So as you can see, for the most part the two cloud services appear to be very similar. There are a few differences however- SkyDrive offers 7 GB of storage space while Dropbox only offers 2 GB, although it's fairly simple to gain more with Dropbox by getting friends to join, linking a Twitter and Facebook account and more. Also it should be known that the SkyDrive PC app is not available for Windows XP.
So now you have the facts, it's up to you to decide which cloud service is better. Of course, you can always run both and you can even use cloudHQ to sync files and folders between the two services. This is extremely helpful if you have a client that uses one but not the other, for instance SkyDrive. You can still share files by dropping them into Dropbox and the files will instantly be replicated to SkyDrive and shared with the client.
- Microsoft SkyDrive - Osprey's E-mail (cirtblog.wordpress.com)
- Microsoft smooths out some of SkyDrive's rough edges (reviews.cnet.com)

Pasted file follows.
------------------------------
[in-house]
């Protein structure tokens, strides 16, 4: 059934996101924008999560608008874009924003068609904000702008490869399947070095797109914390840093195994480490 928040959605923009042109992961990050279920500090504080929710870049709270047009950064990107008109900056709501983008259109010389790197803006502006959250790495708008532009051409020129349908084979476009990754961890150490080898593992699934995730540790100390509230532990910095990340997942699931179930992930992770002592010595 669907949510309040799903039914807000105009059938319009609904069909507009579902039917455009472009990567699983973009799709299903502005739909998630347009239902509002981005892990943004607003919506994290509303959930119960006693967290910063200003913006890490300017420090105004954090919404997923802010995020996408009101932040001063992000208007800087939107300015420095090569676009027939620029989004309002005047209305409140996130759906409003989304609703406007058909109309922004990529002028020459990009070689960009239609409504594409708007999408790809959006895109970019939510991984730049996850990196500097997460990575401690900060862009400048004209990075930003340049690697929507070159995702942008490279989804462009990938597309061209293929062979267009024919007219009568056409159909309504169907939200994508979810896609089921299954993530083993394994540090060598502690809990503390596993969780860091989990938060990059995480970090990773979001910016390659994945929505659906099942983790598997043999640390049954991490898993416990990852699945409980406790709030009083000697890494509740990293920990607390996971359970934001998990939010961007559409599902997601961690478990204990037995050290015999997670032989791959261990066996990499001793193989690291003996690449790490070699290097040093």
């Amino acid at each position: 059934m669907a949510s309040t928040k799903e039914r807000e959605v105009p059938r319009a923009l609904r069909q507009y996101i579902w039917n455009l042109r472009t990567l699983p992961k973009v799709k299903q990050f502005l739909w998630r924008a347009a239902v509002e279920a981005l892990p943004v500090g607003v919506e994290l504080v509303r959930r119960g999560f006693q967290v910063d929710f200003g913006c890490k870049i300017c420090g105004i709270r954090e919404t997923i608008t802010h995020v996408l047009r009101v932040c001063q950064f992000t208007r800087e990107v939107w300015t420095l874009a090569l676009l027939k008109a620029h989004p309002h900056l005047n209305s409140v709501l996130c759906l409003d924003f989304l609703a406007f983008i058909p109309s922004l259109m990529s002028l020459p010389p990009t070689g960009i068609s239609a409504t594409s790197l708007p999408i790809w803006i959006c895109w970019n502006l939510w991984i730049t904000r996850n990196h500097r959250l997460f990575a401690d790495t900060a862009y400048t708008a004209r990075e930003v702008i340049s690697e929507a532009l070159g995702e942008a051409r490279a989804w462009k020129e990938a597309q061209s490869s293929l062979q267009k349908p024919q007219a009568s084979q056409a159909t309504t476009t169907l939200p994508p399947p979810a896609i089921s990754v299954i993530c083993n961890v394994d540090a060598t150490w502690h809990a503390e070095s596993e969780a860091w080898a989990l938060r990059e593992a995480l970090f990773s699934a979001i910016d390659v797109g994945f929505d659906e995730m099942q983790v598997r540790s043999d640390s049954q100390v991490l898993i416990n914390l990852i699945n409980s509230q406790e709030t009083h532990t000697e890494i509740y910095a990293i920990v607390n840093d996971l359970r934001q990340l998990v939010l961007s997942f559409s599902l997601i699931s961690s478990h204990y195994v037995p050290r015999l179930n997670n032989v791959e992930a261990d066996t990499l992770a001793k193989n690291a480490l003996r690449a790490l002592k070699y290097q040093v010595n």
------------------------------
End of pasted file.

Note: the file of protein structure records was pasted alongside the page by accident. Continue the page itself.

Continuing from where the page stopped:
- Dropbox vs. Google Drive vs. Amazon vs. Skydrive: Which One Is Fastest? (readwrite.com)
- Microsoft Improves the SkyDrive Photos Experience (winsupersite.com)
- Microsoft's SkyDrive passes 250m users, adding 50m since the launch of Windows 8 seven months ago (thenextweb.com)
- Get a free 15GB cloud-storage account from 4Sync (reviews.cnet.com)
- No laptop? No problem. Give Dropbox a try. (teacherpop.org)
- How To Use SkyDrive to Sync Documents and Photos Between Two Computers (windowsobserver.com)
- SkyDrive Pro client now available as a standalone download (sharepointwithme.wordpress.com)
- Opting for On-Premise File Storage Over the Cloud (govtech.com)